Especially, these days, the distinction between them is very confusing..

For example, NVidia's shared memory is 32-banked, so what they say is in one cycle, 32 data can come out at the same time... then what is port ? also same issues to cache structure

Could anyone clarify on this ? Thanks!


A "port" is a signal or set of signals that connect directly and exclusively from one group of electronics to another group, usually between distinct electronic components/circuits. A "bank" is a set of devices, ports, or buses that may be addressed individually or as a group.


The term "bank" is generally used to refer to a group of essentially identical items -- a memory bank, a bank of disk drives, etc.

The term "port" refers to a conceptual hole or pipe through which something passes. Generally this applies to I/O devices and the like.


Yes, in this case, multiple words of data are being read by each bank simultaneously. This requires fine-grained control of memory accesses by the program being executed, otherwise you will encounter bank access/scheduling conflicts. In terms of hardware, a port is just an interface of connections between two pieces of hardware (serial or parallel, one wire or more). Each memory bank will have a port interfacing the shared memory with the GPU cores.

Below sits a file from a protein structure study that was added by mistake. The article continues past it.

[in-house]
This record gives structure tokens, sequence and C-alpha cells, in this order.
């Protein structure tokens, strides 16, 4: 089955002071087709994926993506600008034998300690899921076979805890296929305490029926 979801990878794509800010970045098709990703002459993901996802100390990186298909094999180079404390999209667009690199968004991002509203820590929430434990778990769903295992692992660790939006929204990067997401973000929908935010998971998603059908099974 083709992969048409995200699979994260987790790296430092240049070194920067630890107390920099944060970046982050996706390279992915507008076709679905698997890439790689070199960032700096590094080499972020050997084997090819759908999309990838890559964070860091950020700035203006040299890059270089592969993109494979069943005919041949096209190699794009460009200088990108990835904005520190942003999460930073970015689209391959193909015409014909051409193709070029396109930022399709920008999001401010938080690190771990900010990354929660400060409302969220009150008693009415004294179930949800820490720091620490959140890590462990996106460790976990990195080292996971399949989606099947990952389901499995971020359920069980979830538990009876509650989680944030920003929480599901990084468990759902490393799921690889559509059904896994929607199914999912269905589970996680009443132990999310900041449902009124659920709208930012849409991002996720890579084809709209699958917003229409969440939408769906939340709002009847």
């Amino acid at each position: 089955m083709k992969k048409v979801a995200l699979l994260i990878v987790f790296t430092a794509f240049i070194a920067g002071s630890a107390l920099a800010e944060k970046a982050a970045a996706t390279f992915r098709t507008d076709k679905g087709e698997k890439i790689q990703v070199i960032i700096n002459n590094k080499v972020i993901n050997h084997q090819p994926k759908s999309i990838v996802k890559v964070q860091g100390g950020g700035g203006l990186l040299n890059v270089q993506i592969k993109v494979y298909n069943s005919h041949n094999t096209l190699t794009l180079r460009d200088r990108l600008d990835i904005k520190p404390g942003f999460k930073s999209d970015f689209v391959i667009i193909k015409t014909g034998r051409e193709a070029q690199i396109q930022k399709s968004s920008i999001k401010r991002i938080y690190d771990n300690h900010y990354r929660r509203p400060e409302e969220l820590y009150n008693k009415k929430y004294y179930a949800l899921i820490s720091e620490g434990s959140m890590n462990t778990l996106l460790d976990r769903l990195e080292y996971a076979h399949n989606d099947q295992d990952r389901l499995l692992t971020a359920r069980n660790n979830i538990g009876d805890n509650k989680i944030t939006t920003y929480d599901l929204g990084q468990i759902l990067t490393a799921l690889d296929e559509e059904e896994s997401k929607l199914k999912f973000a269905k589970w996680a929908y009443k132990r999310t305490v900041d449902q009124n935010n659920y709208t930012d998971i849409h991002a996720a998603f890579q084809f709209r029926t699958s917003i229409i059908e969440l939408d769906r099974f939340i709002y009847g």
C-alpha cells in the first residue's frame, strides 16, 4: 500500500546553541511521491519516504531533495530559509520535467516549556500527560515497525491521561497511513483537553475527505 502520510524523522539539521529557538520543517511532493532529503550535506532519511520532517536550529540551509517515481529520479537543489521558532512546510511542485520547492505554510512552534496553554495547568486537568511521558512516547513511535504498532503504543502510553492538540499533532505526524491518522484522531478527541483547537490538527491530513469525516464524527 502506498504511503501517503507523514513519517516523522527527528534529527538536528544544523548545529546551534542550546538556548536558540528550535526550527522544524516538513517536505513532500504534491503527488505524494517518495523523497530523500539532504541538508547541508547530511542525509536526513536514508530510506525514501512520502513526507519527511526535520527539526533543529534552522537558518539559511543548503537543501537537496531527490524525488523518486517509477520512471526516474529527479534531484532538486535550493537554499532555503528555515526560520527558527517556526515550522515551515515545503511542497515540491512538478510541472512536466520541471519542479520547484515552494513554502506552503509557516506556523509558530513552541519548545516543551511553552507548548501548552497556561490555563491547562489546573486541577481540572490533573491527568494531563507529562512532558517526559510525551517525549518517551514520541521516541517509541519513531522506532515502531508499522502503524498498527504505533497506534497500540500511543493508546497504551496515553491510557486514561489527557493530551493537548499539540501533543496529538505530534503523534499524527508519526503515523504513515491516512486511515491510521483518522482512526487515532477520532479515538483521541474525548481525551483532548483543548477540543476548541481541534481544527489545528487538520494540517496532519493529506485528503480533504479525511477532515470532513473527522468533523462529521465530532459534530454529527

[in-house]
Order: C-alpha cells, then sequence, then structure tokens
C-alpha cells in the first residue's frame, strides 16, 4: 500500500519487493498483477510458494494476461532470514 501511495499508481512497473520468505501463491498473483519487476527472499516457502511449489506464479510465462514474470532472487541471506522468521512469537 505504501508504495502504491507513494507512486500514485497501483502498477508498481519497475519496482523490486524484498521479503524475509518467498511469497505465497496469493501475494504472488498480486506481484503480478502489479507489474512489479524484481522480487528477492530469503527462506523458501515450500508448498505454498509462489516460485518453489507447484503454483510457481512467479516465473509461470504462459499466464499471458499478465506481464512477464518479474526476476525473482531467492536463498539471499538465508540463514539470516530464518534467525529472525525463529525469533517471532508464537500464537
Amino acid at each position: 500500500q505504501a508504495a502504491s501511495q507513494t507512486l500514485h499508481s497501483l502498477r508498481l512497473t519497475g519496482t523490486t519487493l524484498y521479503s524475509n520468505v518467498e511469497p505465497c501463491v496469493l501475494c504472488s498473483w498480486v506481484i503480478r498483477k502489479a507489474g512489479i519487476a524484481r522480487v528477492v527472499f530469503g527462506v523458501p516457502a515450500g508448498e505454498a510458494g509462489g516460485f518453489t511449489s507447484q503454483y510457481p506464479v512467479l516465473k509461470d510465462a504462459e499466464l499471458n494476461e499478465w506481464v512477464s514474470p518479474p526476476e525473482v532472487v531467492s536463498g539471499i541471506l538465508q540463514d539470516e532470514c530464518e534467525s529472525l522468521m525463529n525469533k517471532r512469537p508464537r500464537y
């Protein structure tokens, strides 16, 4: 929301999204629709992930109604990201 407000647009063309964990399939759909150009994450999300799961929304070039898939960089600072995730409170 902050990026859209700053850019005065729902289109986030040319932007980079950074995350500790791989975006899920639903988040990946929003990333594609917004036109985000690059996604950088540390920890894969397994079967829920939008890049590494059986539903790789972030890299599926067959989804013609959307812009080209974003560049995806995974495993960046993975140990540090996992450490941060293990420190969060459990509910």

In regards to cache, you might want to see the question What is the difference between a cache and a buffer? for an in-depth look at caches and other nomenclature. With respect to ports, a cache is meant to be transparent to the use of the port - ideally, you should obtain an increase in throughput (or decrease in latency) using a cache without affecting the way the port is used at a high-level.

In terms of memory banks, the controller and end-point of each bank would require no change in terms of interfacing. When accessing subsequent data words, assuming that word has been cached in the cache hierarchy, the data would simply be available/returned faster - rather than if the cache controller has not caught up yet, and accessing the word directly in memory is required. In both cases, the external port interface is identical, just the timing of the signals change due to the increased delay.

Your Answer

By clicking "Post Your Answer", you acknowledge that you have read our updated terms of service, privacy policy and cookie policy, and that your continued use of the website is subject to these policies.

Not the answer you're looking for? Browse other questions tagged or ask your own question.